FUNCTIONAL PAIN // "We know it takes working with pain to achieve peak performance of the human body. Acceptance of ‘functional pain’ goes with this territory of physical achievement and power. By ‘functional pain’ I am referring to the physiological pain felt in a healthy body working at high intensity, well beyond usual comfort levels. I am not talking about the pathological pain that arises from injury or disease.
Maybe if birthing women connected with pain in labour as the functional physiological pain of a body working at peak performance levels then, rather than falling into the culturally reinforced ‘victim to the pain’ role, they could reframe pain as the functional potency of their body working at an extreme edge. And claim it, ‘as a badge of physical and spiritual strength and courage’. Oxytocin, plus endorphins, plus adrenalin: this is the simple version of the basic hormonal formula for normal physiological birth. And functional pain is one of the catalytic agents for this hormonal mix. We need high levels of oxytocin to drive the contractions; these contractions create functional physiological pain, which causes the release of endorphins. The endorphins give some moderation of the pain, but more importantly they swamp the ‘thinking brain’ to release the labouring woman’s birthing instincts. Then there are two important surges of adrenalin at particular points in the labour—right when they’re most needed.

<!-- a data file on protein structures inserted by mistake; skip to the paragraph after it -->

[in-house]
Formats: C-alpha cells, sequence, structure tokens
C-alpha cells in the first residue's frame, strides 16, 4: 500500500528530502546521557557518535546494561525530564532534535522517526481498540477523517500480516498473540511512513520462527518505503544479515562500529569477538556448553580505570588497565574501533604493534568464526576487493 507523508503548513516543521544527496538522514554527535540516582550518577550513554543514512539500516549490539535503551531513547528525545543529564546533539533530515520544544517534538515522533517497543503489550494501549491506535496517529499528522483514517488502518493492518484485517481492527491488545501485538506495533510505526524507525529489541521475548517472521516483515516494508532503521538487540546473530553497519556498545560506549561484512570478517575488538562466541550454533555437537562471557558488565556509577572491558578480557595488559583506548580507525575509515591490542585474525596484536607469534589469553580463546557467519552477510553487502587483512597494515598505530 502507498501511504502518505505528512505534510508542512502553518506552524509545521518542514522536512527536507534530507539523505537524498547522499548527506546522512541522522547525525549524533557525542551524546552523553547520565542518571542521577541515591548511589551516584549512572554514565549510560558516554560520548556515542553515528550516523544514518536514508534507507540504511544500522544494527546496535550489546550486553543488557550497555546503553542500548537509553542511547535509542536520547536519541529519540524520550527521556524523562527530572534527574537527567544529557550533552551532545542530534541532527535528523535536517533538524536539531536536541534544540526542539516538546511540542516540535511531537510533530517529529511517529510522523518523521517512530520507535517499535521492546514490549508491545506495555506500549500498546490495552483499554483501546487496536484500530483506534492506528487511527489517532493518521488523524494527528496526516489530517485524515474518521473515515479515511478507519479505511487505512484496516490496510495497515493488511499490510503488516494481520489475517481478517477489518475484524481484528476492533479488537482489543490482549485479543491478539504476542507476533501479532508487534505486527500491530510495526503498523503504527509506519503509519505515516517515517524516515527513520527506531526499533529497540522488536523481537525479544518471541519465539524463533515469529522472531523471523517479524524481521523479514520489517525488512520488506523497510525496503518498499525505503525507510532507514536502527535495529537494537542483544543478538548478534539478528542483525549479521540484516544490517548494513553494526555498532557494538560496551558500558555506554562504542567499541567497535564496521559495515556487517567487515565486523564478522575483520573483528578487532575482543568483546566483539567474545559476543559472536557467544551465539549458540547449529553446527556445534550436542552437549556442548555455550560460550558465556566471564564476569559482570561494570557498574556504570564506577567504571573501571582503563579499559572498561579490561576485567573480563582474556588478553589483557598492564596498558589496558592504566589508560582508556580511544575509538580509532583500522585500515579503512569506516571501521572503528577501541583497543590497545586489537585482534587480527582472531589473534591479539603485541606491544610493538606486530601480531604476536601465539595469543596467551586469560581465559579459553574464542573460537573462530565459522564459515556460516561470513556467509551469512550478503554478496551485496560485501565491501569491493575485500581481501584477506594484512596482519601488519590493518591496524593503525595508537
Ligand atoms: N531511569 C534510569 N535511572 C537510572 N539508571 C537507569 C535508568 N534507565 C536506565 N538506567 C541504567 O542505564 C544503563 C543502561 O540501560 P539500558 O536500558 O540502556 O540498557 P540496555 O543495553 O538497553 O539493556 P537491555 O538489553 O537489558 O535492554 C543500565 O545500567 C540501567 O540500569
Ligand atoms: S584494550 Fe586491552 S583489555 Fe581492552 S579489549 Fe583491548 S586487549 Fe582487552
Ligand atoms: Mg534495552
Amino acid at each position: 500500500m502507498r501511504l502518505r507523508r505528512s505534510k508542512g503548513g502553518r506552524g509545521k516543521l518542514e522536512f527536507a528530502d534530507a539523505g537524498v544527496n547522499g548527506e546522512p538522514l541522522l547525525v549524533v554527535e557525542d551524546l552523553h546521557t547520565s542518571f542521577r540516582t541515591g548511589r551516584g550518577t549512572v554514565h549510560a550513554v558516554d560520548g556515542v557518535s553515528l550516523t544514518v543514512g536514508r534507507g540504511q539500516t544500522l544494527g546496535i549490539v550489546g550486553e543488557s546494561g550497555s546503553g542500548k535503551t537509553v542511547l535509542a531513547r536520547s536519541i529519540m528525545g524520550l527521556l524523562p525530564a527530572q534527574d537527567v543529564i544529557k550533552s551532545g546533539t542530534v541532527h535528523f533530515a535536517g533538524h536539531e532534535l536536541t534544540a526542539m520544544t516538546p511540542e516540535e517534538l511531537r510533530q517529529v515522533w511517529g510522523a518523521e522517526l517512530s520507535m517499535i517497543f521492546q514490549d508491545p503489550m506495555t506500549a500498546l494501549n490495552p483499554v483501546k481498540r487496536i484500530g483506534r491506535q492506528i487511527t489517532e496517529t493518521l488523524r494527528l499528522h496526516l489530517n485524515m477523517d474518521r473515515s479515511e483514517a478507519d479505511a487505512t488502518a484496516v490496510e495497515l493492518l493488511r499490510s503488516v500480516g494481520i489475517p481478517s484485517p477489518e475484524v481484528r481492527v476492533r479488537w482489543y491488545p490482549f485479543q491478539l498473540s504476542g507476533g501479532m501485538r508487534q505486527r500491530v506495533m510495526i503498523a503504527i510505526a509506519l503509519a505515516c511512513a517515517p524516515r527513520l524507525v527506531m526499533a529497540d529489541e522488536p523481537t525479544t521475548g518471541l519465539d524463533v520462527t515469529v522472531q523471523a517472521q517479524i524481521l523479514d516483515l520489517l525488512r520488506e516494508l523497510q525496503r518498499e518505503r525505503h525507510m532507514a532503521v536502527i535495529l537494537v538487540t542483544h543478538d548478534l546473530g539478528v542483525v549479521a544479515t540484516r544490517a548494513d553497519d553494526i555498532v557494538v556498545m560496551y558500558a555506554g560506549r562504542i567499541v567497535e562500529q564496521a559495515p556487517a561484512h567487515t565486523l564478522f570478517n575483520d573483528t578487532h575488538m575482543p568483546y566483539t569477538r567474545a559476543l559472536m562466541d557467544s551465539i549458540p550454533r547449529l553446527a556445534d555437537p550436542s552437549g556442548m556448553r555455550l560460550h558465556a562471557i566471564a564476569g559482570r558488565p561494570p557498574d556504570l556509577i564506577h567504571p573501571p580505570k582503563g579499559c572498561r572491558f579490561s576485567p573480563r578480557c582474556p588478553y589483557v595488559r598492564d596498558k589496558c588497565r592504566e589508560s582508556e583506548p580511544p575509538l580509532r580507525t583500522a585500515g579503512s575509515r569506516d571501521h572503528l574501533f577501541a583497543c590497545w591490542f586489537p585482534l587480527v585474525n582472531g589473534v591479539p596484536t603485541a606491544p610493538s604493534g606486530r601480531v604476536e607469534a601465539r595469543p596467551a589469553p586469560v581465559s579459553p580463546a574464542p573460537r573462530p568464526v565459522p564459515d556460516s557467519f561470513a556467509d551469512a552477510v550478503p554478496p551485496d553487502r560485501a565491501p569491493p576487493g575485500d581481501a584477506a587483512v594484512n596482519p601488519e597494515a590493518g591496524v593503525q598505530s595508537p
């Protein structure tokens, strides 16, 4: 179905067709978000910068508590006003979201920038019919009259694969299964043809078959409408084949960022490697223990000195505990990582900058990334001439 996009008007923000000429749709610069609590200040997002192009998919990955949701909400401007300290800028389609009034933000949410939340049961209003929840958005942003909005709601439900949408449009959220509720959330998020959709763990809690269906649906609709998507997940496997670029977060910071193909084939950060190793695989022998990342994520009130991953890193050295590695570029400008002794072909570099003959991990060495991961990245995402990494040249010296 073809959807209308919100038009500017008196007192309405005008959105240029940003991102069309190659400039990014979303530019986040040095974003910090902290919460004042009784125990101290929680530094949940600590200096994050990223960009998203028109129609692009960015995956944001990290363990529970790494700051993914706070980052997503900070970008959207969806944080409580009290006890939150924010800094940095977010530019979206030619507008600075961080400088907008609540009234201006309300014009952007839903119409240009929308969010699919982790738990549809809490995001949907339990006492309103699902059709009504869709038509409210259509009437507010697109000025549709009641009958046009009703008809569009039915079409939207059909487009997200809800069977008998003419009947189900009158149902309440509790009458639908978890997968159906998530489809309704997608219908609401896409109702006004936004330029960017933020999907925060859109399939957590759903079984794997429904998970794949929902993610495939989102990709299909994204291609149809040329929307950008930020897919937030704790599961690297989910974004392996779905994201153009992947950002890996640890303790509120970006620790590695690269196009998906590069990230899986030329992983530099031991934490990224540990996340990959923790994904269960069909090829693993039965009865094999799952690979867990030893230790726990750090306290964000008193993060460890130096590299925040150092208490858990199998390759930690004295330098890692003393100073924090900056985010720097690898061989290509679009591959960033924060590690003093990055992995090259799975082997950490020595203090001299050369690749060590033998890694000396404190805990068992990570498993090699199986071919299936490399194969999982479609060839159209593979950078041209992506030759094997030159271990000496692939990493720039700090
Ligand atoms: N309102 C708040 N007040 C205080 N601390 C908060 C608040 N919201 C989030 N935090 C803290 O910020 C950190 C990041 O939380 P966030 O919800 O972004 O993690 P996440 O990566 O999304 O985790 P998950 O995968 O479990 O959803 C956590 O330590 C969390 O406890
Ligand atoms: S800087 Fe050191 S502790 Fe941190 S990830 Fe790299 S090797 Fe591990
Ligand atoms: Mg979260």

It’s an amazingly tailored recipe, refined over the ages. And embracing and working with the normal functional pain of labour is a key to unlocking this hormonal formula.
Endorphins take the edge off the pain and bring on a ‘runner’s high’. Surely you want to experience the equivalent ‘birther’s high’? But even more important than this high, as far as normal physiological birthing goes, is the way endorphins ‘take out’ the cerebral cortex (the judging, thinking, planning brain). They bring on a trance-like state and reduce our inhibitions, setting off a shift in consciousness that triggers what I refer to as ‘the evolutionary regression’
- Rhea Dempsey author of Birth with Confidence